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Paperback Czar Oscar Dystel of Rye, Dead at 101

Rye resident Oscar Dystel, a publishing executive who innovated the category of paperback best sellers, is dead at 101.

Oscar dystel

"Oscar Dystel, who combined sharp editorial judgments, shrewd marketing and attention-grabbing covers to propel Bantam Books from the brink of collapse to pre-eminence in paperback publishing after World War II, died on Wednesday at his home in Rye, N.Y. He was 101…

Bantam Books was founded in 1945 to take advantage of new methods that allowed paperbacks to be produced cheaply and of a public eager to pay 25 cents for a book that might have cost $2 as a hardback.

But by the early 1950s, the industry was choking on its own success, having printed mountains more books than the public wanted. More than 175 million copies were piled in warehouses. Bantam was in chaos and had been without a president for two years when Mr. Dystel (rhymes with pistol) was hired…

Bantam was on track to lose more than $500,000 that year. But Mr. Dystel was so confident of Bantam’s future that he demanded a percentage of future profits.

By the end of the next year, Bantam was making a profit, and by the time Mr. Dystel retired as chairman in 1980, its sales exceeded $100 million a year..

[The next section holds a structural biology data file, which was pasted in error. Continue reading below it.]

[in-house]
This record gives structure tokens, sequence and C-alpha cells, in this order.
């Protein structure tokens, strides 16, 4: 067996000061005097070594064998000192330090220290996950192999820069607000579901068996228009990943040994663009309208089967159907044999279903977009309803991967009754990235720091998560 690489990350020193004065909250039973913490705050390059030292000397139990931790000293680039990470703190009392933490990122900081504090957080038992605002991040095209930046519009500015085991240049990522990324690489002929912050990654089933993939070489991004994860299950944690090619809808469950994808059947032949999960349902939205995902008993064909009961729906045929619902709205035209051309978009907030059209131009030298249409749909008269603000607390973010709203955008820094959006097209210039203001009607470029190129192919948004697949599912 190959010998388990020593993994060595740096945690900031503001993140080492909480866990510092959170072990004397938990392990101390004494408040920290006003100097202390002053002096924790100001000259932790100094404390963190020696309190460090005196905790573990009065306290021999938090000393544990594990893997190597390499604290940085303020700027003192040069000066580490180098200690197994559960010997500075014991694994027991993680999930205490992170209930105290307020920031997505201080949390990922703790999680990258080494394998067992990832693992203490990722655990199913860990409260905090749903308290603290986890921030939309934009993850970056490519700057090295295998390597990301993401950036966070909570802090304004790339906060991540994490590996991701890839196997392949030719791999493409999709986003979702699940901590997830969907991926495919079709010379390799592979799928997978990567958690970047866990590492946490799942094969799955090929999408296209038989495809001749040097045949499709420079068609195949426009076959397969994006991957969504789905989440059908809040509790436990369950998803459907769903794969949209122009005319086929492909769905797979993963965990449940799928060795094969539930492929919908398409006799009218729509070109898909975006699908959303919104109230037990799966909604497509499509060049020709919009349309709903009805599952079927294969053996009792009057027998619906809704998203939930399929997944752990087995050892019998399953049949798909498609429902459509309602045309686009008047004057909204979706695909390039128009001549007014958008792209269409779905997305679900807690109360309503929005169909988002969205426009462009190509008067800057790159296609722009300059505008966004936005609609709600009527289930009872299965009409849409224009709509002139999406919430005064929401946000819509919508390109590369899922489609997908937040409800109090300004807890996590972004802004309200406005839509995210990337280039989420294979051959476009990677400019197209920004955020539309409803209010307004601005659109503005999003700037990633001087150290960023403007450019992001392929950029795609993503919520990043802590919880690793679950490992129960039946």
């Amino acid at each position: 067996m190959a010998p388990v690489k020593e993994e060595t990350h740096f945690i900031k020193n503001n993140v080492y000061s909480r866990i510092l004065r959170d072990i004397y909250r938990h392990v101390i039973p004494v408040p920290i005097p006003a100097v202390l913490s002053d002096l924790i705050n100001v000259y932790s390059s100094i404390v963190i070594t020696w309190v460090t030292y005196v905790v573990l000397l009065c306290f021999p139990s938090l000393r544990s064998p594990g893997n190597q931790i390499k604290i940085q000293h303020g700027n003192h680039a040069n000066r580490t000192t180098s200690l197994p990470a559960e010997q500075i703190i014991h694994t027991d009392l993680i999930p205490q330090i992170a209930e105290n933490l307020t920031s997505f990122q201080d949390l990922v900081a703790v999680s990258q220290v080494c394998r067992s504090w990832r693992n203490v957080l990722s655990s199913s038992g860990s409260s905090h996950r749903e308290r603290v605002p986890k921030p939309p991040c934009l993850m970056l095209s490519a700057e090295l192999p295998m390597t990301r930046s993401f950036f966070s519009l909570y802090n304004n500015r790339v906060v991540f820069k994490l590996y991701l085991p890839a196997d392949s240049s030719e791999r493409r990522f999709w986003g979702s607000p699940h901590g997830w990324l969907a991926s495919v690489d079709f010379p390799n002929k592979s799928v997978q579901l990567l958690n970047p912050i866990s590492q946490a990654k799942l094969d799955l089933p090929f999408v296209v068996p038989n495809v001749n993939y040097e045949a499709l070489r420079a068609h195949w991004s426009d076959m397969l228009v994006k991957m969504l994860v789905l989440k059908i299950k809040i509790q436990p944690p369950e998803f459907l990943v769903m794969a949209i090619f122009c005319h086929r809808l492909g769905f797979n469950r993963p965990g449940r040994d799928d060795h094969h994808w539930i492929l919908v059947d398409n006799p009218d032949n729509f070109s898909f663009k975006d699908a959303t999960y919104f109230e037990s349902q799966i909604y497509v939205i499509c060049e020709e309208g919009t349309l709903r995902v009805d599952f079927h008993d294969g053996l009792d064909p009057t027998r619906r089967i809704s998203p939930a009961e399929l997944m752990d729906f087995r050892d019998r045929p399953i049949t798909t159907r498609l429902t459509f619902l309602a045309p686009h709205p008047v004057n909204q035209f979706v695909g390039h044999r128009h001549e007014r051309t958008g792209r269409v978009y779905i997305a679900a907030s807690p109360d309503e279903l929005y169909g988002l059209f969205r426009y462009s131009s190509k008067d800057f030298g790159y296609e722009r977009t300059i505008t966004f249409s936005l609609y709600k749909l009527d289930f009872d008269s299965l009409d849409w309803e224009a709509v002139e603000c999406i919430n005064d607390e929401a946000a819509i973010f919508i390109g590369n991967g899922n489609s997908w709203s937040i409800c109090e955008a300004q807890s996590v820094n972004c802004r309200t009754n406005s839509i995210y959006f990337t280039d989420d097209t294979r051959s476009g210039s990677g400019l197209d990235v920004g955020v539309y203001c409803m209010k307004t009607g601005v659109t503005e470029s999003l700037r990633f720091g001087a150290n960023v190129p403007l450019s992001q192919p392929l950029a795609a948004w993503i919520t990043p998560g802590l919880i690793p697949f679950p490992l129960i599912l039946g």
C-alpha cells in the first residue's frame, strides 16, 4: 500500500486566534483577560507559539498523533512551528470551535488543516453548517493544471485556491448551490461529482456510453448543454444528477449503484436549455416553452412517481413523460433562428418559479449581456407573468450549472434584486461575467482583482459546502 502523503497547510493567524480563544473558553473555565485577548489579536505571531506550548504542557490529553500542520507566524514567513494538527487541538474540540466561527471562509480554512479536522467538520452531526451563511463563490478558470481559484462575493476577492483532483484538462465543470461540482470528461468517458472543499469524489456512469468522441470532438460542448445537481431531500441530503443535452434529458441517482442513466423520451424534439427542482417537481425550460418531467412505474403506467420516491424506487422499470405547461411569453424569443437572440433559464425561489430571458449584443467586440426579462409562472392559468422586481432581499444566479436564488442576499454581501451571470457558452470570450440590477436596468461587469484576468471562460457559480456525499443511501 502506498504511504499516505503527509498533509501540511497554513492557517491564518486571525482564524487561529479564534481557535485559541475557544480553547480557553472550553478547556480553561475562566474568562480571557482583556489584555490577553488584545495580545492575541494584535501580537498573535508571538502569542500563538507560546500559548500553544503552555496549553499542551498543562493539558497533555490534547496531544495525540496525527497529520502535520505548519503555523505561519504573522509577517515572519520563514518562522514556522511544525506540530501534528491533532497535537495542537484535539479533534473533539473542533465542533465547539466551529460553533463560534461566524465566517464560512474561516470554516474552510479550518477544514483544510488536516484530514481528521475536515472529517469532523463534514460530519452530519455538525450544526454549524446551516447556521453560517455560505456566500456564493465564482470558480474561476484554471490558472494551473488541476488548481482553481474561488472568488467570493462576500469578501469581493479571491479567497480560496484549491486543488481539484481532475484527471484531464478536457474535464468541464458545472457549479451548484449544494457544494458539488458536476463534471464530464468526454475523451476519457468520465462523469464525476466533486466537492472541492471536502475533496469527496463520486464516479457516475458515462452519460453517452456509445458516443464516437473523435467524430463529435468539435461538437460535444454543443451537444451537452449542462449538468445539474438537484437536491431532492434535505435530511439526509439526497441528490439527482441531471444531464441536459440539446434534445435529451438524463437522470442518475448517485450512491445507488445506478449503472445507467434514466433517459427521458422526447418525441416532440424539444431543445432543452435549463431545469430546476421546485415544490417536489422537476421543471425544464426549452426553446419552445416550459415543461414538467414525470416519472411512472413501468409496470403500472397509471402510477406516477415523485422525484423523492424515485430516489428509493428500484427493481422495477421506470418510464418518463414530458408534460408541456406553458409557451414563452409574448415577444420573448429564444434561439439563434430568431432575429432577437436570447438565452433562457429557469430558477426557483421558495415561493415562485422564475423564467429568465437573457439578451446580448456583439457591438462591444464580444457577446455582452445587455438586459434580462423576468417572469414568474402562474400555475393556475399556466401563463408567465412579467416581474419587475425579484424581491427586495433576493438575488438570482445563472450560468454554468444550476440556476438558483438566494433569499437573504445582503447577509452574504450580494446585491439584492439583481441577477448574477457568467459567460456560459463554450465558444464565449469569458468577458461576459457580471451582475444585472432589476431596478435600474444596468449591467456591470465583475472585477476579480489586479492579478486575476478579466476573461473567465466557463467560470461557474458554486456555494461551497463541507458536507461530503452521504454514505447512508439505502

And he did what he liked most: He found books with a shot at popularity and sold them vigorously.

An early victory was “Battle Cry,” a 1953 novel by Leon Uris about a group of Marines in the South Pacific during World War II. Bantam and a competitor, Pocket Books, each bid $25,000 for paperback rights, according to Al Silverman in his 2008 book, “The Time of Their Lives: The Golden Age of Great American Book Publishers, Their Editors and Authors.” Mr. Dystel won the deal by promising to send Marines to wholesalers to explain their love of the book…

Mr. Dystel’s idea of the perfect book was one that combined a riveting story, a compelling cover and a hit movie. Bantam paperback sales of Peter Benchley’s “Jaws” (1974) reached three million and had started to wane when the Steven Spielberg movie came out in June 1975. By the end of October, six million more copies had been sold. It was an industry speed record at the time…

One of Mr. Dystel’s boldest initiatives was writing, packaging, printing and delivering books in what was then an incredibly short time. In 1964, Bantam turned out the complete text of the Warren Commission’s report on the assassination of President John F. Kennedy — with several original articles by The New York Times — just 80 hours after the report was released. It sold 1.6 million copies at $1 each (about $7.65 in today’s money)…

…before leaving in 1942 to join the Office of War Information, where he worked on psychological warfare.

He won the Medal of Freedom for planning, editing and distributing millions of leaflets to people in Nazi-occupied southern France. The leaflets were “valuable factors in reducing the enemy’s will to resist,” the citation said.

Mr. Dystel’s maxim for publishing success was as simple as it was difficult: “There’s no disastrous situation in publishing which cannot be saved by the publication of one really big best seller.”"

Read the full obit at NYTimes.com.

Obit at Publisher's Weekly.

Wikipedia on Oscar Dystel.


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